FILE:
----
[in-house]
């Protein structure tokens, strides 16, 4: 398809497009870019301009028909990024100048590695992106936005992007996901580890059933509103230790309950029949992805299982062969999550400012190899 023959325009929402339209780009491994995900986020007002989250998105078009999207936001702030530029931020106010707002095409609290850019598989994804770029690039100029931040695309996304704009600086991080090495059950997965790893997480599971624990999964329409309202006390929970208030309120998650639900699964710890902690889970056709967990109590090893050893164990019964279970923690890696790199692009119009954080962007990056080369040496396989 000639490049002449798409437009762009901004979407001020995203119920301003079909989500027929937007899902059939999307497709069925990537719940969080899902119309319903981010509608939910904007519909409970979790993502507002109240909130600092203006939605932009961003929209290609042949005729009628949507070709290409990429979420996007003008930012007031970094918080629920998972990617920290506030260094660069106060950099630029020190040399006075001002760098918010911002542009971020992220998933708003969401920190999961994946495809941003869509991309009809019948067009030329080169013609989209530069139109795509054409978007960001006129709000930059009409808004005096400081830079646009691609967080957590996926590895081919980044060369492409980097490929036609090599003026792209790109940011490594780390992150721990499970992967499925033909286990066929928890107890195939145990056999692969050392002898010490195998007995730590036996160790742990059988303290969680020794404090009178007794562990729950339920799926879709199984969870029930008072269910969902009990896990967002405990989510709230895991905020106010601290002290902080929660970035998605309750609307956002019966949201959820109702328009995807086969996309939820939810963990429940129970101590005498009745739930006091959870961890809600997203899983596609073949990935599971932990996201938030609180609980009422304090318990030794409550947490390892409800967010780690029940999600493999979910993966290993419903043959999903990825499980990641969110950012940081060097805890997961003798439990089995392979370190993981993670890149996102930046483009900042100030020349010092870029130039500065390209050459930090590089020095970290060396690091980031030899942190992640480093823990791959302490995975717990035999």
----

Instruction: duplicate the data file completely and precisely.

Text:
[in-house]
């Protein structure tokens, strides 16, 4: 398809497009870019301009028909990024100048590695992106936005992007996901580890059933509103230790309950029949992805299982062969999550400012190899 023959325009929402339209780009491994995900986020007002989250998105078009999207936001702030530029931020106010707002095409609290850019598989994804770029690039100029931040695309996304704009600086991080090495059950997965790893997480599971624990999964329409309202006390929970208030309120998650639900699964710890902690889970056709967990109590090893050893164990019964279970923690890696790199692009119009954080962007990056080369040496396989 000639490049002449798409437009762009901004979407001020995203119920301003079909989500027929937007899902059939999307497709069925990537719940969080899902119309319903981010509608939910904007519909409970979790993502507002109240909130600092203006939605932009961003929209290609042949005729009628949507070709290409990429979420996007003008930012007031970094918080629920998972990617920290506030260094660069106060950099630029020190040399006075001002760098918010911002542009971020992220998933708003969401920190999961994946495809941003869509991309009809019948067009030329080169013609989209530069139109795509054409978007960001006129709000930059009409808004005096400081830079646009691609967080957590996926590895081919980044060369492409980097490929036609090599003026792209790109940011490594780390992150721990499970992967499925033909286990066929928890107890195939145990056999692969050392002898010490195998007995730590036996160790742990059988303290969680020794404090009178007794562990729950339920799926879709199984969870029930008072269910969902009990896990967002405990989510709230895991905020106010601290002290902080929660970035998605309750609307956002019966949201959820109702328009995807086969996309939820939810963990429940129970101590005498009745739930006091959870961890809600997203899983596609073949990935599971932990996201938030609180609980009422304090318990030794409550947490390892409800967010780690029940999600493999979910993966290993419903043959999903990825499980990641969110950012940081060097805890997961003798439990089995392979370190993981993670890149996102930046483009900042100030020349010092870029130039500065390209050459930090590089020095970290060396690091980031030899942190992640480093823990791959302490995975717990035999």